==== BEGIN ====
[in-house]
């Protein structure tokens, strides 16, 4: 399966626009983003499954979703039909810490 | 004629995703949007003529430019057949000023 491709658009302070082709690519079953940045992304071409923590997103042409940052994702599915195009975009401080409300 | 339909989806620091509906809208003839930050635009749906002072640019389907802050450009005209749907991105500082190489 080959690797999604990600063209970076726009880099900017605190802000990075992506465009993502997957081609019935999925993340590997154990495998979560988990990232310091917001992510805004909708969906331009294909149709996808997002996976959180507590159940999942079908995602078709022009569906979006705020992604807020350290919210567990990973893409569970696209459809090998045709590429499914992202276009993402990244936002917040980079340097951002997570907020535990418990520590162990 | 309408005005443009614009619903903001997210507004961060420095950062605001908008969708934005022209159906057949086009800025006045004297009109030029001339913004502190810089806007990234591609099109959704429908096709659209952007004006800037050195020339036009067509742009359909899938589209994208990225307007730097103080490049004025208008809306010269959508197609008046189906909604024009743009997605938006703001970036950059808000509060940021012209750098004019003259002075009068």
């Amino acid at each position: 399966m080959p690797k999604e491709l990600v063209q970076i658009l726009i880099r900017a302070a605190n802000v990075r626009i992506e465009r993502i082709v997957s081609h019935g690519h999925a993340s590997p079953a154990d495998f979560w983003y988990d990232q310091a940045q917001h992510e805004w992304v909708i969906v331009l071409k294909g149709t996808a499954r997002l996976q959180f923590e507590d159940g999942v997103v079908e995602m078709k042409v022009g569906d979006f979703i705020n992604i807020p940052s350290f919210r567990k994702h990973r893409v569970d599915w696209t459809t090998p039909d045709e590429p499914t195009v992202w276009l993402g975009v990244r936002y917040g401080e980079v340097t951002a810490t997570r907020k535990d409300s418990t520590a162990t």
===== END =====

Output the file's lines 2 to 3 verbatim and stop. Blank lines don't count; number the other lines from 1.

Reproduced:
């Protein structure tokens, strides 16, 4: 399966626009983003499954979703039909810490 | 004629995703949007003529430019057949000023 491709658009302070082709690519079953940045992304071409923590997103042409940052994702599915195009975009401080409300 | 339909989806620091509906809208003839930050635009749906002072640019389907802050450009005209749907991105500082190489 080959690797999604990600063209970076726009880099900017605190802000990075992506465009993502997957081609019935999925993340590997154990495998979560988990990232310091917001992510805004909708969906331009294909149709996808997002996976959180507590159940999942079908995602078709022009569906979006705020992604807020350290919210567990990973893409569970696209459809090998045709590429499914992202276009993402990244936002917040980079340097951002997570907020535990418990520590162990 | 309408005005443009614009619903903001997210507004961060420095950062605001908008969708934005022209159906057949086009800025006045004297009109030029001339913004502190810089806007990234591609099109959704429908096709659209952007004006800037050195020339036009067509742009359909899938589209994208990225307007730097103080490049004025208008809306010269959508197609008046189906909604024009743009997605938006703001970036950059808000509060940021012209750098004019003259002075009068």
């Amino acid at each position: 399966m080959p690797k999604e491709l990600v063209q970076i658009l726009i880099r900017a302070a605190n802000v990075r626009i992506e465009r993502i082709v997957s081609h019935g690519h999925a993340s590997p079953a154990d495998f979560w983003y988990d990232q310091a940045q917001h992510e805004w992304v909708i969906v331009l071409k294909g149709t996808a499954r997002l996976q959180f923590e507590d159940g999942v997103v079908e995602m078709k042409v022009g569906d979006f979703i705020n992604i807020p940052s350290f919210r567990k994702h990973r893409v569970d599915w696209t459809t090998p039909d045709e590429p499914t195009v992202w276009l993402g975009v990244r936002y917040g401080e980079v340097t951002a810490t997570r907020k535990d409300s418990t520590a162990t």